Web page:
The Lady with the Pet Dog Themes
by Joyce Carol Oates

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The Lady with the Pet Dog Themes

"The Lady with the Pet Dog" by Joyce Carol Oates is, at face value, about infidelity and the failure of a marriage. However, another theme or subtext of the story is existential unhappiness and the human desire to fill that existential void.

The main character in the story is unhappy with her marriage, and yet when she has an extramarital affair, she still feels the same discontentment she experienced in the beginning. This shows that, while infidelity is the most visible theme of "The Lady with the Pet Dog," the story is also character study, particularly of the modern housewife and her existential crisis in a society that has become selfish and places value on instant gratification.

"The Lady with the Pet Dog" is also a subtle feminist critique on the male-dominant culture of 20th-century America. The title itself implies that the lady is domesticated, like the pet dog. The main character is essentially her husband's "pet" who has not been attended to, and thus, she strays away from the marriage.


One of the primary themes in "The Lady with the Pet Dog" is adultery. The main character of the story, Anna, has an extramarital relationship with a man who also has a wife. One day, while spending time alone at the beach, Anna meets the man with whom she starts an affair. After a number of meet-ups, they both decide to end the affair and return to their respective spouses. Anna ends the relationship because she feels guilty and confused. However, the two are unable to control their desire for each other and end up having an affair again after meeting at a concert. Despite enjoying the relationship, Anna becomes depressed and thinks of killing herself when she realizes that her lover does not plan to divorce his wife.

Another theme that is manifested in the story is the search for happiness. Anna searches for true happiness by getting involved in an affair. She is not happy with her marriage and does not know how she can tell her husband the truth. Therefore, she finds temporary happiness in her lover. Unfortunately, the happiness that she experiences becomes short-lived when she realizes that the affair has no future.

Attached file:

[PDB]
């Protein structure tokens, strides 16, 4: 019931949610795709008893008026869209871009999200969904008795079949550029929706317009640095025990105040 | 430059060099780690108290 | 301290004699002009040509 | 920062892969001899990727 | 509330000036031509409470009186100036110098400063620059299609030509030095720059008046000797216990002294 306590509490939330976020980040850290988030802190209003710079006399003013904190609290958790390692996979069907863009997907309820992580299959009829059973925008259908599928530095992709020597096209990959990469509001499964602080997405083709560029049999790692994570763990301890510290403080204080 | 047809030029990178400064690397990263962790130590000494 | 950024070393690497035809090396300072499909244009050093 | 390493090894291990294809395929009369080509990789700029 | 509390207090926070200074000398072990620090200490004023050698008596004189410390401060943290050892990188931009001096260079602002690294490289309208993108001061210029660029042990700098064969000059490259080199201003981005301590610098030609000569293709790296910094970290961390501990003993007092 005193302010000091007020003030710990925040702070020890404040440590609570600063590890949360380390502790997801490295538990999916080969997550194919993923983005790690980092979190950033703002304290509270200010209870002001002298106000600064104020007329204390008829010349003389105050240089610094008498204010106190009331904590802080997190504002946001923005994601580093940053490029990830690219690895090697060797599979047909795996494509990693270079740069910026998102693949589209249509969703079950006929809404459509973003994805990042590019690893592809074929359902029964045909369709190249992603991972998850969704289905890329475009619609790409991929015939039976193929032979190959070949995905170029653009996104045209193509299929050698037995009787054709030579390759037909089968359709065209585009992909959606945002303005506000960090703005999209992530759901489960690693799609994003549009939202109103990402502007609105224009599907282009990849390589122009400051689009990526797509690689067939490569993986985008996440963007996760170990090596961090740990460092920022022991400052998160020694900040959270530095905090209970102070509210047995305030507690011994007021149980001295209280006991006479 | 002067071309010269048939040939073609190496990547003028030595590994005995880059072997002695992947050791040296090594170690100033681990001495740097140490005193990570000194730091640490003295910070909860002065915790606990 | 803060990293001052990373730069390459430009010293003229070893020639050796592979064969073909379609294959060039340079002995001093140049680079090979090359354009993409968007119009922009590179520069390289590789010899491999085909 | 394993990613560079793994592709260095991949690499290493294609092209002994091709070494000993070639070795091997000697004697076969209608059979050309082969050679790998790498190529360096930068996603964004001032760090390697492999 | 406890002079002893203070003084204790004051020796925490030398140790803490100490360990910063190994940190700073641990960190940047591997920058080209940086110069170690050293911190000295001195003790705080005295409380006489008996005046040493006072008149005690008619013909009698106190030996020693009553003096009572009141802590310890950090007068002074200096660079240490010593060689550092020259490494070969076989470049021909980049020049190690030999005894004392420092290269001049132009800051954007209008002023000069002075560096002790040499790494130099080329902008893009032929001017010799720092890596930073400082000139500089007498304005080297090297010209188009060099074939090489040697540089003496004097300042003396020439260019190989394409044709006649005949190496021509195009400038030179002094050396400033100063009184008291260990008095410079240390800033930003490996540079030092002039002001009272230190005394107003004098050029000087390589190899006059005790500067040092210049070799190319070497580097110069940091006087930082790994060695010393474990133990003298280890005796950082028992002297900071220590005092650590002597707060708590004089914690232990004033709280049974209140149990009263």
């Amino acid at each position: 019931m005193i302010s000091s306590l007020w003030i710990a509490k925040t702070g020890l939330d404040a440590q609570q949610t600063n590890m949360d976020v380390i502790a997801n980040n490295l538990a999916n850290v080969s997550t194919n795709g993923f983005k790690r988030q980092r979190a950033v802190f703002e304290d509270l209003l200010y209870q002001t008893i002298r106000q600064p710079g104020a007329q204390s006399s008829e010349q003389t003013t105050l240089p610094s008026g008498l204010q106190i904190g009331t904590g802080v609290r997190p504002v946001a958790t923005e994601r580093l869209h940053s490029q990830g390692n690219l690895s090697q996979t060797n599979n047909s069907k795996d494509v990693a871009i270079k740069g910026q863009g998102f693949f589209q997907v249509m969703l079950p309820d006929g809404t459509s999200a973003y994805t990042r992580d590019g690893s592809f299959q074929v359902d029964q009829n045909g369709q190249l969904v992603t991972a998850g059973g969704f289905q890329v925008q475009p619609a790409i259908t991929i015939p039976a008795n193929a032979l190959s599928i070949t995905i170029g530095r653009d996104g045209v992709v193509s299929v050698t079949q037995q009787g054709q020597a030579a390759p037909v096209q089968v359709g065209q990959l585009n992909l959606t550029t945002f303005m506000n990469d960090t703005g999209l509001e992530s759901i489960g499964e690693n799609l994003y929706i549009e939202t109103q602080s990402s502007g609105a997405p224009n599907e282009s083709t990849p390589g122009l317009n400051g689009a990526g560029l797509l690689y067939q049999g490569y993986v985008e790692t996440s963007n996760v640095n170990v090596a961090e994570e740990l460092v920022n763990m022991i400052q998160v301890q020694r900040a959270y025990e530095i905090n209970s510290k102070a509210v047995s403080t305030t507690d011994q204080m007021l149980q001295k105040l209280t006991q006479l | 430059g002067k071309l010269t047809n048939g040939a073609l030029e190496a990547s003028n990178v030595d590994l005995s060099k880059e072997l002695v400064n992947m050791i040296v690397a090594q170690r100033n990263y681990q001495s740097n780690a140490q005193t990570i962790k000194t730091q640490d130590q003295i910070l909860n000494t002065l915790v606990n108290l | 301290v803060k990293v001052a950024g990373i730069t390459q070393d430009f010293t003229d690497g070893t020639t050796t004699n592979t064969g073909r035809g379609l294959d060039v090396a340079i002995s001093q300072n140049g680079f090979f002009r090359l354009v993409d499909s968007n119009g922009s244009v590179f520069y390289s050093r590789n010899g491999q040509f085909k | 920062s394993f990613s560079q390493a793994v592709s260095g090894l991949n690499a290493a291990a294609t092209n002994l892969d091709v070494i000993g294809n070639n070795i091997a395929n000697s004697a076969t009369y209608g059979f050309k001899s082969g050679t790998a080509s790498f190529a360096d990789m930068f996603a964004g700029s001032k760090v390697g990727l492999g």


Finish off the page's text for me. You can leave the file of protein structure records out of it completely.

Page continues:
Themes and Meanings

(Comprehensive Guide to Short Stories, Critical Edition)

The main thematic concerns that Joyce Carol Oates shows in this story can be summarized in a phrase that is the title of the 1972 collection that contains “The Lady with the Pet Dog”: Marriages and Infidelities. The themes work on the levels of literary tradition and social commentary.

On the level of literary tradition, the story reveals influences on Oates’s writing. In Marriages and Infidelities, the author re-imagines stories from seminal authors of world literature. This process metaphorically represents the marriage of two autonomous stories, as well as infidelities, that is, more or less subtle changes that may turn the narrative basis upside down. “The Lady with the Pet Dog” is based on Anton Chekhov’s short story of the same title. In addition to moving the plot from late nineteenth century Russia to 1970’s United States, two significant narrative changes affect the meaning of the story.

First, Chekhov’s novella arranges the same basic plot elements in chronological order, in keeping with in the classical dramatic structure of exposition, climax, and resolution. In sharp contrast, Oates’s version breaks up the chronology into a boxlike structure with three partially overlapping segments.

Second, Chekhov’s focus is on the development of a woman-hating womanizer who, for the first time in his life, finds true love. His story ends with the lovers’ mutual affirmation of their love’s power, although their love needs to remain hidden...

(The entire section is 906 words.)